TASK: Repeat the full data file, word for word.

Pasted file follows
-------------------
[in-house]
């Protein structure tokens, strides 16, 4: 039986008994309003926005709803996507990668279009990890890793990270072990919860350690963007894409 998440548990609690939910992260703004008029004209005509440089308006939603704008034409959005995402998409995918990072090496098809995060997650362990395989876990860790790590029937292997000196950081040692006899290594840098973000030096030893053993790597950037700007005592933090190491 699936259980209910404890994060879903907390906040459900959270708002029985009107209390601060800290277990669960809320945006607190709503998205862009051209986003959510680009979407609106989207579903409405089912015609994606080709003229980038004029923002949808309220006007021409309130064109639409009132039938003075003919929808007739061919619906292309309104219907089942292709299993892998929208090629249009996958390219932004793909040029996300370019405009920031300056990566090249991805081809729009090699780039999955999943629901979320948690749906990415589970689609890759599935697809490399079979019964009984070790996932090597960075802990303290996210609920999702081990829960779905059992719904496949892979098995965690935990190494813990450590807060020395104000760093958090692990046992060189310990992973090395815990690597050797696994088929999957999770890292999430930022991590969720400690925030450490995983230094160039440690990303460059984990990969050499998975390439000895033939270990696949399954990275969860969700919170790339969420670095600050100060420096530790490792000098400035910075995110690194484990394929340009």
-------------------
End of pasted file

[in-house]
């Protein structure tokens, strides 16, 4: 039986008994309003926005709803996507990668279009990890890793990270072990919860350690963007894409 998440548990609690939910992260703004008029004209005509440089308006939603704008034409959005995402998409995918990072090496098809995060997650362990395989876990860790790590029937292997000196950081040692006899290594840098973000030096030893053993790597950037700007005592933090190491 699936259980209910404890994060879903907390906040459900959270708002029985009107209390601060800290277990669960809320945006607190709503998205862009051209986003959510680009979407609106989207579903409405089912015609994606080709003229980038004029923002949808309220006007021409309130064109639409009132039938003075003919929808007739061919619906292309309104219907089942292709299993892998929208090629249009996958390219932004793909040029996300370019405009920031300056990566090249991805081809729009090699780039999955999943629901979320948690749906990415589970689609890759599935697809490399079979019964009984070790996932090597960075802990303290996210609920999702081990829960779905059992719904496949892979098995965690935990190494813990450590807060020395104000760093958090692990046992060189310990992973090395815990690597050797696994088929999957999770890292999430930022991590969720400690925030450490995983230094160039440690990303460059984990990969050499998975390439000895033939270990696949399954990275969860969700919170790339969420670095600050100060420096530790490792000098400035910075995110690194484990394929340009």